Modular CSS: Best practices to improve your coding workflow

Modular CSS: Best practices to improve your coding workflow

If you have been coding the web for a while (like myself) you’ve probably come across the “lovely task” of how to maintain CSS without losing your sanity. Let’s be honest, even with the release of CSS3, the language evolved a lot and now we are capable of doing things that were only possible with javascript. CSS, at its core, still is a cascade stylesheet and this makes things a bit complicated when your project scales up and is maintained by a team of developers.

Animated meme gif of Family Guy. Comparing the complexity of CSS with closing a cheap blind
A meme is worth a thousand words

I am all about performance. If I can make something work faster, lighter, with fewer requests, I will. When it comes to CSS, I try to keep it tidy, organized and as small as possible. In this article, I will share my approach to achieving this task.

Methodology

First thing before you start writing any line of code. Pick a methodology. There are already a couple of approaches out there, all of them developed by very smart folks that faced this problem before us. If you don’t know what a methodology is about: they define a set of rules that give purpose to your CSS classes. In this way, you can categorize and divide (modules) code and reuse it as much as possible.

I will explain a bit one of the different approaches you can take. In this case, it will be SMACCS because it’s the one I use. However, you can also see BEM, Atomic, OOCSS. All of them are good.

SMACCS

Stands for scalable and modular architecture for CSS. In a nutshell, SMACSS defines 5 rules:

Base

This you can think of a CSS reset. All rules necessary to standardize your CSS project. No classes or IDs in this section.

body, form {
  margin: 0;
  padding: 0;
}
a {
  color: #039;
}

 

Layout

Set of rules to define your structure. These elements are meant to contain modules inside of it. They set boundaries to produce the layout. E.g: a page with a 2 column layout. Main content / sidebar

.container {
    width: 960px;
    margin: auto;
}
.article {
    width: 80%;
    float: left;
}
.sidebar {
  width: 20%;
  float: right;
}

 

Module

Elements that build your pages. Things, like carousels, hero images, buttons, etc. They sit inside layout and should be designed to be a standalone component.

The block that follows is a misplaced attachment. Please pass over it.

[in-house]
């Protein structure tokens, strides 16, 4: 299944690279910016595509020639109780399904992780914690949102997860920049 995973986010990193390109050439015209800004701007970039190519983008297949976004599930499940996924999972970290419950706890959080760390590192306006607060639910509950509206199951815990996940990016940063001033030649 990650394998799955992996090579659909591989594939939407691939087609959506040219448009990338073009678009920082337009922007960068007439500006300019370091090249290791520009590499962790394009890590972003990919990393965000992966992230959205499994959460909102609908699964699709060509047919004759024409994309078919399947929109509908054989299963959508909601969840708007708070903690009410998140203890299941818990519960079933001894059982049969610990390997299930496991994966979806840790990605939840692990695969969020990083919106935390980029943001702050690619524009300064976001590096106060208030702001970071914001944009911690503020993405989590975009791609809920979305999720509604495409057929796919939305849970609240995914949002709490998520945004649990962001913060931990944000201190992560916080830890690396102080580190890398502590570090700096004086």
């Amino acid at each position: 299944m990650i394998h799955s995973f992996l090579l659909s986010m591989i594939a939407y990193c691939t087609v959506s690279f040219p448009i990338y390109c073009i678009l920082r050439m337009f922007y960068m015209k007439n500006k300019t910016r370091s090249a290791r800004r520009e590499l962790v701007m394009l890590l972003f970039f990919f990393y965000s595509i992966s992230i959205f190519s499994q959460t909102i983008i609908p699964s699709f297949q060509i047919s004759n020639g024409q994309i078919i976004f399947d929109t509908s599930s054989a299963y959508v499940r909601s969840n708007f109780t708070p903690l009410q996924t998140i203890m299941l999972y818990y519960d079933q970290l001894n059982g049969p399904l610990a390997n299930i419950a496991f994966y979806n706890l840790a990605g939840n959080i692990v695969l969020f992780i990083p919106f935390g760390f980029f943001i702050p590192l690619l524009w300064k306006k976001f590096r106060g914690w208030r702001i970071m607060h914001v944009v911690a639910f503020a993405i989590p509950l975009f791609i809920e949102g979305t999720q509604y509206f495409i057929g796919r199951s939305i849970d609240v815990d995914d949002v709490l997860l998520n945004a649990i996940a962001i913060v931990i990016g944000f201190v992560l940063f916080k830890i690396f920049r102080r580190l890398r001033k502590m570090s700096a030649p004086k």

.btn {
  background-color: purple;
  color: white;
  padding: 10px;
}

 

State

Pretty self-explicatory. This is rules that overwrite the default CSS applied to an element to apply a different state. This could be a navigation that is collapsed, a button that was clicked, a field with incorrect information, etc.

/* Following previous button example */
.is-active {
  background-color: gray;
}

 
The last rule would be Theme. However, this is something not too many projects share. I will recommend you to check SMACCS documentation (or book) if you are interested to know more the methodology.

I hope you can see the value of having a foundation and why is so important to start with it. Your project will get a structure that everyone in your team knows and can follow. This approach gives you scalability and organization.

Naming convention

After looking at something like SMACSS you are probably thinking: “well if I and my team are going to stick with a methodology we should probably call things the same way”. YES, you are absolutely correct. Naming conventions have been around since the beginning of computing science, they help teams to align things and reduces time on simple tasks like finding a class or file.

CSS is not the exception. You should be able to read anyone’s code and understand if it is a module or a layout (if you are using SMACSS) as well as if you need to create a new class, there are rules to make sure you follow the style guide. This is all really attached to code standards (that’s a topic of its own). But you get the idea… and please, let’s not fight about tabs vs spaces (I am a tabs guys … ? don’t tell anyone).